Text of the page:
Baetis, caddis, stones are doing the heavy lifting. Days are either non-stop action or super slow with little in between. The rainbows have redds out so watch your wading.
Spring is here on our calendars, though it's been here on our thermometers for six weeks already. Local reports are saying that the last "major" system pulled the nails out of the coffin for this summer but comparing flows to last year doesn't give me much relief. A few pictures from recent stops on the "T":
It took me several years to overcome my resistance to fly-fishing. In the end, it wasn't gear or access to great water that kept me from fly fishing earlier in my life. It was the prospect of starting over. I remember the day I realized that a skilled fly-fisherman could out-fish a skilled lure guy any day of the week. That's when this hollow ache started in my gut. I was going back to the drawing board.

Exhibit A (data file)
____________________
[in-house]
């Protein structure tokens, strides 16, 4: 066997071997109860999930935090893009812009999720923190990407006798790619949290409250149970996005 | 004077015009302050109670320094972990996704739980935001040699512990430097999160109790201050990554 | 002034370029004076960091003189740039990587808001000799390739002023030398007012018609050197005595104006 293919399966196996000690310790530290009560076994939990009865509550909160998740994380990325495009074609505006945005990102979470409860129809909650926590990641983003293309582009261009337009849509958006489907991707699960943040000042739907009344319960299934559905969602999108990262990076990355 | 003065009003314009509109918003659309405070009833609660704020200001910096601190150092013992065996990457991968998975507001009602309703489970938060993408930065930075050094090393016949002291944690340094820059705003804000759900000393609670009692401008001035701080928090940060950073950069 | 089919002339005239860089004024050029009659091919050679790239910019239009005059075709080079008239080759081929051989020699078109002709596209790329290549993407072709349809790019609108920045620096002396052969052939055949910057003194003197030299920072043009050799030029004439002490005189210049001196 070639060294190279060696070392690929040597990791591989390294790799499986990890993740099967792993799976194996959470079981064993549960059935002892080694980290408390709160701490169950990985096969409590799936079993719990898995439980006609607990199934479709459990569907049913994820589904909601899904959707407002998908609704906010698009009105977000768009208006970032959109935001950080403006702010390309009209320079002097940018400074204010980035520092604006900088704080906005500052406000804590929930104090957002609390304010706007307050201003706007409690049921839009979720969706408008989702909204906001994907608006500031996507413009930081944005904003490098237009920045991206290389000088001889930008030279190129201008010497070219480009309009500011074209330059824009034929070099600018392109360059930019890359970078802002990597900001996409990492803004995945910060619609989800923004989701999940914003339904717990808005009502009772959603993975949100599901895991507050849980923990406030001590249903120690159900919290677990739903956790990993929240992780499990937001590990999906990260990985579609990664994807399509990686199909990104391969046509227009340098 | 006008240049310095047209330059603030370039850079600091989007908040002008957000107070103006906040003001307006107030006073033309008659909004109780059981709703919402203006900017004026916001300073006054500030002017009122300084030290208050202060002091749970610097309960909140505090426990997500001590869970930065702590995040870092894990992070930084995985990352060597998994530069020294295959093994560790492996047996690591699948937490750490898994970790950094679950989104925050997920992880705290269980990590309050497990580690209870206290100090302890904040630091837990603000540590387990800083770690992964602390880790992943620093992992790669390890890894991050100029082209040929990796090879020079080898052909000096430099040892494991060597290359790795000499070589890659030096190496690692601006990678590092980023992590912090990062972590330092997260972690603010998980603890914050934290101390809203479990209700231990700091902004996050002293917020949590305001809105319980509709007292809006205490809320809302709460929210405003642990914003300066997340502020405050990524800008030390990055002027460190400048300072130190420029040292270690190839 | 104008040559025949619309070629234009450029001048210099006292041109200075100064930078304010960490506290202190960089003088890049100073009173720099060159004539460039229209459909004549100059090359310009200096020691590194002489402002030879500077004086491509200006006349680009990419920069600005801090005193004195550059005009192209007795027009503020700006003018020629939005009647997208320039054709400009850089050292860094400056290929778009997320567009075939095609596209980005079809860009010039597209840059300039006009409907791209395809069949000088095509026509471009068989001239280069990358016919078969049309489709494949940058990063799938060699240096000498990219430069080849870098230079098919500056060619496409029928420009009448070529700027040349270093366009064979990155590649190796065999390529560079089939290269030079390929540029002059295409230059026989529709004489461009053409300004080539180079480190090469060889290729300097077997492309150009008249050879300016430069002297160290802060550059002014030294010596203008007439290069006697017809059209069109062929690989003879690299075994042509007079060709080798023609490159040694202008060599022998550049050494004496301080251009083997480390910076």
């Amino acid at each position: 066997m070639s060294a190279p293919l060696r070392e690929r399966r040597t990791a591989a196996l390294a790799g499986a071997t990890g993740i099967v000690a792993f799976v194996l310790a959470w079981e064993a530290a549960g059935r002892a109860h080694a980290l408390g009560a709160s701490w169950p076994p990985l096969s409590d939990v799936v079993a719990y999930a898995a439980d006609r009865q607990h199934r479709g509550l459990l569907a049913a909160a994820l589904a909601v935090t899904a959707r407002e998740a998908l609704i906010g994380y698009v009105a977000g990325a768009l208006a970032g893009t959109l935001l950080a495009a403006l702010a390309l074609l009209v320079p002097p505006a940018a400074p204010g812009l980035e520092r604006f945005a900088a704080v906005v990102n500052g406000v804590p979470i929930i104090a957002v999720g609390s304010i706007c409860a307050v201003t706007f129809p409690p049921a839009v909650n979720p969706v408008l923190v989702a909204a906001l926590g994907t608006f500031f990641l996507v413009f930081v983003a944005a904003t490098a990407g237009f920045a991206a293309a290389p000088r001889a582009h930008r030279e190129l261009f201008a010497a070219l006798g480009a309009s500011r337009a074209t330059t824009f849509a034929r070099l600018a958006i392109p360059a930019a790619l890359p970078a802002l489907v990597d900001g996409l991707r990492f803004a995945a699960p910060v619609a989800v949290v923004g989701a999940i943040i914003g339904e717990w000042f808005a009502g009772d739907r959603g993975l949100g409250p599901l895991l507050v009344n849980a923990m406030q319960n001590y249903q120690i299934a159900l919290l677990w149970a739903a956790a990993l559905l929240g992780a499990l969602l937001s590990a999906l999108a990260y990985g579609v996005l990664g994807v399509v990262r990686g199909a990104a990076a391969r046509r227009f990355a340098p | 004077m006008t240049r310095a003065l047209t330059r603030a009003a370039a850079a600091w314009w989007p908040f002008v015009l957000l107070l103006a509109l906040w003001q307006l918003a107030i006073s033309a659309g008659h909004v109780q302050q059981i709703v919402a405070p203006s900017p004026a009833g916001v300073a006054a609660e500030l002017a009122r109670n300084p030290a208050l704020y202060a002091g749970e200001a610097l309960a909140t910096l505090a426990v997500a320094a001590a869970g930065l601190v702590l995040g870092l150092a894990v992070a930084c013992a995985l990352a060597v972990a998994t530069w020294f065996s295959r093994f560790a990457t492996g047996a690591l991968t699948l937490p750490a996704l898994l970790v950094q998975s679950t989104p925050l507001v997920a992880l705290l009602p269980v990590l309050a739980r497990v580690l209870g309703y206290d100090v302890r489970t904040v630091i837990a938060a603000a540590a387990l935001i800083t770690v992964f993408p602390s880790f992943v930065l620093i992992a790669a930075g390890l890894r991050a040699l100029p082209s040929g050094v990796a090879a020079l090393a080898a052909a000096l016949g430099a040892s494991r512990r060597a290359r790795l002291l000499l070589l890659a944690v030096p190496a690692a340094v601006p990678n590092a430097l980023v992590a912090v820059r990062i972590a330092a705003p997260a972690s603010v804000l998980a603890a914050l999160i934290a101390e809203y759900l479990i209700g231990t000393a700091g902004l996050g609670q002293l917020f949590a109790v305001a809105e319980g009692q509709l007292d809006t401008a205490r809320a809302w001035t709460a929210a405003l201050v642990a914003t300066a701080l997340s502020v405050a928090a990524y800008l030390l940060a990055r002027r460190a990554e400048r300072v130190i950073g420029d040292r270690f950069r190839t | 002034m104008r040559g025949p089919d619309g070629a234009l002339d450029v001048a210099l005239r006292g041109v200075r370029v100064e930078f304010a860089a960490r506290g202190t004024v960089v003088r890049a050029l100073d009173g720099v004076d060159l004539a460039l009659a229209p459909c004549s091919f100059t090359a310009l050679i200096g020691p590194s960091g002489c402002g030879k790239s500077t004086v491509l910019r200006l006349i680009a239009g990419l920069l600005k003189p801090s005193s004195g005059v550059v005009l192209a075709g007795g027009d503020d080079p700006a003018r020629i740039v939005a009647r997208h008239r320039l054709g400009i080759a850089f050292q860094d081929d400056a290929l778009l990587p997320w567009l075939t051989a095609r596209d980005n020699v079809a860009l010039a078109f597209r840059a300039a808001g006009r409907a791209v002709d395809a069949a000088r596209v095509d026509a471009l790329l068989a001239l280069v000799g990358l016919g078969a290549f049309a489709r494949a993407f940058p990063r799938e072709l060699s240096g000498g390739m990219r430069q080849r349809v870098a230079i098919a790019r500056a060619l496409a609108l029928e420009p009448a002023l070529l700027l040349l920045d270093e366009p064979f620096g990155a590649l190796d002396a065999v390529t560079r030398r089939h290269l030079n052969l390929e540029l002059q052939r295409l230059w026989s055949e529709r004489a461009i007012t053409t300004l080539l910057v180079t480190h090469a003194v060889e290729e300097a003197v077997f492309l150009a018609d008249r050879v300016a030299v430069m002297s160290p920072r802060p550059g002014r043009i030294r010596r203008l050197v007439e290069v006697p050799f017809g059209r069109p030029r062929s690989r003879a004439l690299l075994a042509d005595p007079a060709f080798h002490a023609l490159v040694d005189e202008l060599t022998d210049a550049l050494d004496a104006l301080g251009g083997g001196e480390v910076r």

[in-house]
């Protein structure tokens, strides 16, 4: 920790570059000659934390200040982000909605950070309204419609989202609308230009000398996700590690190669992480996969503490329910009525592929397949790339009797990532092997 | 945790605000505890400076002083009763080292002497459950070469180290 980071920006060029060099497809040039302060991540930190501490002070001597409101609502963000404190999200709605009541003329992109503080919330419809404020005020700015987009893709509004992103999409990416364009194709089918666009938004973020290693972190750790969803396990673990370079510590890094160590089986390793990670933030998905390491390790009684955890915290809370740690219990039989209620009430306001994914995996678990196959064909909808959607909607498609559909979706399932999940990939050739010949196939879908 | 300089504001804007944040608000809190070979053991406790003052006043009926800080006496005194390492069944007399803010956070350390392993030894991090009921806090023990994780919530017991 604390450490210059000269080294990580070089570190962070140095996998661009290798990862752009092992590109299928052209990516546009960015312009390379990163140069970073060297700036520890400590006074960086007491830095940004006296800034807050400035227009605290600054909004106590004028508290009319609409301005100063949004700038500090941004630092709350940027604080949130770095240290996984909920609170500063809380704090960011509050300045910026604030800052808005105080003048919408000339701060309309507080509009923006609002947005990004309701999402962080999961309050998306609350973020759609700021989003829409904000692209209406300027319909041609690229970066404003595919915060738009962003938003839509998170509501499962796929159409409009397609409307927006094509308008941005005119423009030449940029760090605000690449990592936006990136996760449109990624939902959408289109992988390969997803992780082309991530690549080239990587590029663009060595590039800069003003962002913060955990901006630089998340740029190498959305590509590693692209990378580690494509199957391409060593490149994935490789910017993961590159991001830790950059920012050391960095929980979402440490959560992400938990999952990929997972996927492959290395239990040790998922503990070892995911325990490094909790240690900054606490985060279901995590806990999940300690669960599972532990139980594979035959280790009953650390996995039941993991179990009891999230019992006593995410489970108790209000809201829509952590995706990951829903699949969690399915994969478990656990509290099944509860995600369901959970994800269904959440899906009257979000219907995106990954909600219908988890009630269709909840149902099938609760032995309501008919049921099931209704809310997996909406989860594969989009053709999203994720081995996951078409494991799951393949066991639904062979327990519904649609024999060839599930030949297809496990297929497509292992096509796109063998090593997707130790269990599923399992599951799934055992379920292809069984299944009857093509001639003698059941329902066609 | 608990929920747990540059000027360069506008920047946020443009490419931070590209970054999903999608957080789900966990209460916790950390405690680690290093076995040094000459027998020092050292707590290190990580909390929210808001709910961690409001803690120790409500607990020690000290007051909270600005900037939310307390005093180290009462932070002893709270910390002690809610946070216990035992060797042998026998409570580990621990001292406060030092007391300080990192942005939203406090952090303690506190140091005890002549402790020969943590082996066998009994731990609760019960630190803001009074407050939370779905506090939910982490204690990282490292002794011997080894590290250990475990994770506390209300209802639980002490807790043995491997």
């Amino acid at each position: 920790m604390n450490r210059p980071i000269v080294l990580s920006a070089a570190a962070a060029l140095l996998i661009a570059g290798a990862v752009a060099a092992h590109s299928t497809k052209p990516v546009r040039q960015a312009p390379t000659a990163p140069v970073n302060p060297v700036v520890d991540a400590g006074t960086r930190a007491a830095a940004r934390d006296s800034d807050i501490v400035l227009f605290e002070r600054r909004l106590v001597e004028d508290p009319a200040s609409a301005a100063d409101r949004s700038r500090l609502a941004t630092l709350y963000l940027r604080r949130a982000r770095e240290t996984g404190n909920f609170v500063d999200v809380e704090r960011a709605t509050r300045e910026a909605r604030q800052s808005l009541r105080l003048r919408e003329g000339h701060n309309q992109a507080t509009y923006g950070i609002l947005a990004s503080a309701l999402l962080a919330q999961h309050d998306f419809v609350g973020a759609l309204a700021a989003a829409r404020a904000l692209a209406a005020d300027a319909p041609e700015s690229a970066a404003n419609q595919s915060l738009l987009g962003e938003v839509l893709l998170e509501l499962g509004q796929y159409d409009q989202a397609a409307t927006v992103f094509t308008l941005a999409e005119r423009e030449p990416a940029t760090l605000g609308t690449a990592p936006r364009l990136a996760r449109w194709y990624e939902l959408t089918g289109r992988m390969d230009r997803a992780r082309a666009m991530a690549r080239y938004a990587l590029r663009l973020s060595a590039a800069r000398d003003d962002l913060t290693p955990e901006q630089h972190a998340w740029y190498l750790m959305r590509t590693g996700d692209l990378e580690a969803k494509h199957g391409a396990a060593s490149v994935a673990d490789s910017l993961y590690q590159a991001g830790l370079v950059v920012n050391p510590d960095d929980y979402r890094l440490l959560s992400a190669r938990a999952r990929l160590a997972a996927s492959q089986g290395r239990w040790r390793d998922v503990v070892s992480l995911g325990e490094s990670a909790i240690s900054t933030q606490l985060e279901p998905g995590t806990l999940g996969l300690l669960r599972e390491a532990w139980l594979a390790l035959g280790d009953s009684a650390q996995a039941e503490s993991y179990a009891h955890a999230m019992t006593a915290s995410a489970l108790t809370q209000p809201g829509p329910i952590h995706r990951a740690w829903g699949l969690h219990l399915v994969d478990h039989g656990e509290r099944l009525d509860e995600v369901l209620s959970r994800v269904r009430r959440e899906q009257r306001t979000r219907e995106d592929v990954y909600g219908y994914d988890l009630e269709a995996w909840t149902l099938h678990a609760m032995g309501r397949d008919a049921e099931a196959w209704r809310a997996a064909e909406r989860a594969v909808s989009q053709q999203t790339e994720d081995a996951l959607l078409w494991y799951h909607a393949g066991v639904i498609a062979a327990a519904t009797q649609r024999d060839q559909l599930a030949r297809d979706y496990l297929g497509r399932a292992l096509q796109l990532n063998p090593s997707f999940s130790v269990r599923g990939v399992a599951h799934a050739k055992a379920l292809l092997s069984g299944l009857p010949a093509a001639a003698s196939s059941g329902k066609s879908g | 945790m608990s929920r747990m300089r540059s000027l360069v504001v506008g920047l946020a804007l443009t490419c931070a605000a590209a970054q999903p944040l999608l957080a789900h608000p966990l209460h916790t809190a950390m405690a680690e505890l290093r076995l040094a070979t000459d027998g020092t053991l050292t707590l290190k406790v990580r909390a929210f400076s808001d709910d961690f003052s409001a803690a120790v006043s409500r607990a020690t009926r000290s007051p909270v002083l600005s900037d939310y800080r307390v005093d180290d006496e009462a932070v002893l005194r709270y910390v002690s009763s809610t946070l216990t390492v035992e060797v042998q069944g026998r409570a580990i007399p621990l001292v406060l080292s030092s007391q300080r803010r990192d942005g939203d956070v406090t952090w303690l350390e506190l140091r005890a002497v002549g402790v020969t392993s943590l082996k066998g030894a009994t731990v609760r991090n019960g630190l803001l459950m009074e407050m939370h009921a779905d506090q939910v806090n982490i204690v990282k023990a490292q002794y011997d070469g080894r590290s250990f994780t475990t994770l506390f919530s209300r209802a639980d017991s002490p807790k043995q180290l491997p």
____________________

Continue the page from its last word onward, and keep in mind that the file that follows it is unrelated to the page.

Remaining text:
This past week, I felt that same visceral heavy feeling rise up in me while out with Doug Ouellette. Doug's a knowledgeable and personable guide and a generous friend so I welcome any chance to get out there with him. Even when Doug's not teaching, he's teaching.
Though we both got into some good fish, his short-line nymphing was
clearly obviously slightly superior that day to the hardware I was throwing under my indo-rig. He pulled a whole school of fish out from a run I covered first with my favorite stone and baetis combo. If you look closely, you can see Doug's signature "Sweet Pea" hanging out of the rainbow's mouth below.
Admittedly, it's a further leap from a spinning rod to a fly rod, than from an indo-rig to short-lining but it still requires a reset. I suppose if you want to move along in this journey we find ourselves in, you can't buy a house on one approach. Best to rent a while and keep moving.